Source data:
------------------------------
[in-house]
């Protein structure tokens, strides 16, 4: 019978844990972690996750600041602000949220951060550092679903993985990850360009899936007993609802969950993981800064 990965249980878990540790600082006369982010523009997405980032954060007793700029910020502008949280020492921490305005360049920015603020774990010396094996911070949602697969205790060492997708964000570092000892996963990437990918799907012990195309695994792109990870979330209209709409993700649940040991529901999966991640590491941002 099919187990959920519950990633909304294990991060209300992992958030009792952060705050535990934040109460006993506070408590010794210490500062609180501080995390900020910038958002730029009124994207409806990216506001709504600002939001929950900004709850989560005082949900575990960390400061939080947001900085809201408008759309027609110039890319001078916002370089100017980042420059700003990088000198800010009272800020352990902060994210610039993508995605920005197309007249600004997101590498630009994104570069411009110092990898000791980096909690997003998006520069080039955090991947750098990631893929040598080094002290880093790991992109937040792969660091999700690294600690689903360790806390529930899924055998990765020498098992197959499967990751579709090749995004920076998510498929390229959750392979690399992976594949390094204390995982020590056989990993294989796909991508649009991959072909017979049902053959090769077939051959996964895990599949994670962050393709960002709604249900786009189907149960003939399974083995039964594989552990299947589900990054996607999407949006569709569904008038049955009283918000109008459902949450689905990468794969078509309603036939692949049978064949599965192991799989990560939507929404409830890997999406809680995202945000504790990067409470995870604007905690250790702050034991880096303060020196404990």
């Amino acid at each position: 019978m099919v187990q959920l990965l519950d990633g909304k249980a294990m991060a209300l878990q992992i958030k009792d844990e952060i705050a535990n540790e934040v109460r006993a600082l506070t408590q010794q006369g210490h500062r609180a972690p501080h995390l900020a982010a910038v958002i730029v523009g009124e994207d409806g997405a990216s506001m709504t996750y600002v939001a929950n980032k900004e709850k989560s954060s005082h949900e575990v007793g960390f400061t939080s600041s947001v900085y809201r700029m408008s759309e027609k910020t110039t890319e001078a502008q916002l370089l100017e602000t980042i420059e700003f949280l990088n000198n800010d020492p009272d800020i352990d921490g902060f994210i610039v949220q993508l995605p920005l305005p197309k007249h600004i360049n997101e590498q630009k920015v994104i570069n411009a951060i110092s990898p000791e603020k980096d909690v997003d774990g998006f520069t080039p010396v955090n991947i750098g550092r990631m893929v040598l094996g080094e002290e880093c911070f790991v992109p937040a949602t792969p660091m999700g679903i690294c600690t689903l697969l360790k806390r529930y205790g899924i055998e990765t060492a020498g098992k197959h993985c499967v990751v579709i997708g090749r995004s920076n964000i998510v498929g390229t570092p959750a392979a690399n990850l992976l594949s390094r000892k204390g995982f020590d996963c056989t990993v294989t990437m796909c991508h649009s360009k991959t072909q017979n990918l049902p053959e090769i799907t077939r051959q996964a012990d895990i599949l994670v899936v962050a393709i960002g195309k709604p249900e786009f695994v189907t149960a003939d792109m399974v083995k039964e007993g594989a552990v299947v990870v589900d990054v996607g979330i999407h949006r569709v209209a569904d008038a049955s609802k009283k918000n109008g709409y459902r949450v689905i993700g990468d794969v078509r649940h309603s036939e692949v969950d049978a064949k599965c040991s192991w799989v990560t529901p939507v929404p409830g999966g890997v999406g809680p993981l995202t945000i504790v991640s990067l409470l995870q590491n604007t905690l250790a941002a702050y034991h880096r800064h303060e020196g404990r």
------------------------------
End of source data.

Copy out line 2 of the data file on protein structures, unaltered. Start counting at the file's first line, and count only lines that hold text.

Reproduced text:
């Protein structure tokens, strides 16, 4: 019978844990972690996750600041602000949220951060550092679903993985990850360009899936007993609802969950993981800064 990965249980878990540790600082006369982010523009997405980032954060007793700029910020502008949280020492921490305005360049920015603020774990010396094996911070949602697969205790060492997708964000570092000892996963990437990918799907012990195309695994792109990870979330209209709409993700649940040991529901999966991640590491941002 099919187990959920519950990633909304294990991060209300992992958030009792952060705050535990934040109460006993506070408590010794210490500062609180501080995390900020910038958002730029009124994207409806990216506001709504600002939001929950900004709850989560005082949900575990960390400061939080947001900085809201408008759309027609110039890319001078916002370089100017980042420059700003990088000198800010009272800020352990902060994210610039993508995605920005197309007249600004997101590498630009994104570069411009110092990898000791980096909690997003998006520069080039955090991947750098990631893929040598080094002290880093790991992109937040792969660091999700690294600690689903360790806390529930899924055998990765020498098992197959499967990751579709090749995004920076998510498929390229959750392979690399992976594949390094204390995982020590056989990993294989796909991508649009991959072909017979049902053959090769077939051959996964895990599949994670962050393709960002709604249900786009189907149960003939399974083995039964594989552990299947589900990054996607999407949006569709569904008038049955009283918000109008459902949450689905990468794969078509309603036939692949049978064949599965192991799989990560939507929404409830890997999406809680995202945000504790990067409470995870604007905690250790702050034991880096303060020196404990």